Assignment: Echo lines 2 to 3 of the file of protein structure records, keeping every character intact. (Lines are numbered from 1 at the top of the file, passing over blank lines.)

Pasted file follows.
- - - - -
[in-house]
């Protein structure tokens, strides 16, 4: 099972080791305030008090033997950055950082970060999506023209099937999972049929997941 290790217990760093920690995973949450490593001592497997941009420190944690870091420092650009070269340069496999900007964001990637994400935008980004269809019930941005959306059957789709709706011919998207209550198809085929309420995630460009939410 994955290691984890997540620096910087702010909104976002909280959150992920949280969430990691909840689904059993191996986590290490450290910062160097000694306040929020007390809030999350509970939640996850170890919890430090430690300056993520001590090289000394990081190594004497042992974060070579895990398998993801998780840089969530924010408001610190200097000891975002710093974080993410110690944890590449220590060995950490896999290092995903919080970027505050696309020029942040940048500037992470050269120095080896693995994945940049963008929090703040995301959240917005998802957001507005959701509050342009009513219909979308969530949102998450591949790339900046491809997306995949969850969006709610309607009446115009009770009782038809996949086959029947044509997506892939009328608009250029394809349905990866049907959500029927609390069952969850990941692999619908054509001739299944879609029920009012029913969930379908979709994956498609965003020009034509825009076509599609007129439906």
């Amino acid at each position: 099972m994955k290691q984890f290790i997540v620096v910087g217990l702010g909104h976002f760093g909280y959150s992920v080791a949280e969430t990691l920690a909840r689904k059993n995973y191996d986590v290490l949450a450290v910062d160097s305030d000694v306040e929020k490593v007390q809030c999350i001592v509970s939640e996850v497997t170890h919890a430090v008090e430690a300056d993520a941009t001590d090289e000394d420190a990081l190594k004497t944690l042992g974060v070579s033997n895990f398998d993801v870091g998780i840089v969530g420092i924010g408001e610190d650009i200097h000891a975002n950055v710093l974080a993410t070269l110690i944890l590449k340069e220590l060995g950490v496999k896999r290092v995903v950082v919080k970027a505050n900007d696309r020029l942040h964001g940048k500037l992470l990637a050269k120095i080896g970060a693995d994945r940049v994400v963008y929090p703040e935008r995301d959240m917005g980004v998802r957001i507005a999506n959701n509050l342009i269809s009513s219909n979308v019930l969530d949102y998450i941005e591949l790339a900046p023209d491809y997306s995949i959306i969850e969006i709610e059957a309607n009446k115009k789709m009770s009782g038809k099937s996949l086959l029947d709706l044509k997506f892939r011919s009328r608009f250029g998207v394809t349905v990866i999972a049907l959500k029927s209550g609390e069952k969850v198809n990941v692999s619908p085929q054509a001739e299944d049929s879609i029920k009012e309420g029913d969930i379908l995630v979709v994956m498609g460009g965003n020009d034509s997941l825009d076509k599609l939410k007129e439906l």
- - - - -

């Protein structure tokens, strides 16, 4: 099972080791305030008090033997950055950082970060999506023209099937999972049929997941 290790217990760093920690995973949450490593001592497997941009420190944690870091420092650009070269340069496999900007964001990637994400935008980004269809019930941005959306059957789709709706011919998207209550198809085929309420995630460009939410 994955290691984890997540620096910087702010909104976002909280959150992920949280969430990691909840689904059993191996986590290490450290910062160097000694306040929020007390809030999350509970939640996850170890919890430090430690300056993520001590090289000394990081190594004497042992974060070579895990398998993801998780840089969530924010408001610190200097000891975002710093974080993410110690944890590449220590060995950490896999290092995903919080970027505050696309020029942040940048500037992470050269120095080896693995994945940049963008929090703040995301959240917005998802957001507005959701509050342009009513219909979308969530949102998450591949790339900046491809997306995949969850969006709610309607009446115009009770009782038809996949086959029947044509997506892939009328608009250029394809349905990866049907959500029927609390069952969850990941692999619908054509001739299944879609029920009012029913969930379908979709994956498609965003020009034509825009076509599609007129439906």
């Amino acid at each position: 099972m994955k290691q984890f290790i997540v620096v910087g217990l702010g909104h976002f760093g909280y959150s992920v080791a949280e969430t990691l920690a909840r689904k059993n995973y191996d986590v290490l949450a450290v910062d160097s305030d000694v306040e929020k490593v007390q809030c999350i001592v509970s939640e996850v497997t170890h919890a430090v008090e430690a300056d993520a941009t001590d090289e000394d420190a990081l190594k004497t944690l042992g974060v070579s033997n895990f398998d993801v870091g998780i840089v969530g420092i924010g408001e610190d650009i200097h000891a975002n950055v710093l974080a993410t070269l110690i944890l590449k340069e220590l060995g950490v496999k896999r290092v995903v950082v919080k970027a505050n900007d696309r020029l942040h964001g940048k500037l992470l990637a050269k120095i080896g970060a693995d994945r940049v994400v963008y929090p703040e935008r995301d959240m917005g980004v998802r957001i507005a999506n959701n509050l342009i269809s009513s219909n979308v019930l969530d949102y998450i941005e591949l790339a900046p023209d491809y997306s995949i959306i969850e969006i709610e059957a309607n009446k115009k789709m009770s009782g038809k099937s996949l086959l029947d709706l044509k997506f892939r011919s009328r608009f250029g998207v394809t349905v990866i999972a049907l959500k029927s209550g609390e069952k969850v198809n990941v692999s619908p085929q054509a001739e299944d049929s879609i029920k009012e309420g029913d969930i379908l995630v979709v994956m498609g460009g965003n020009d034509s997941l825009d076509k599609l939410k007129e439906l």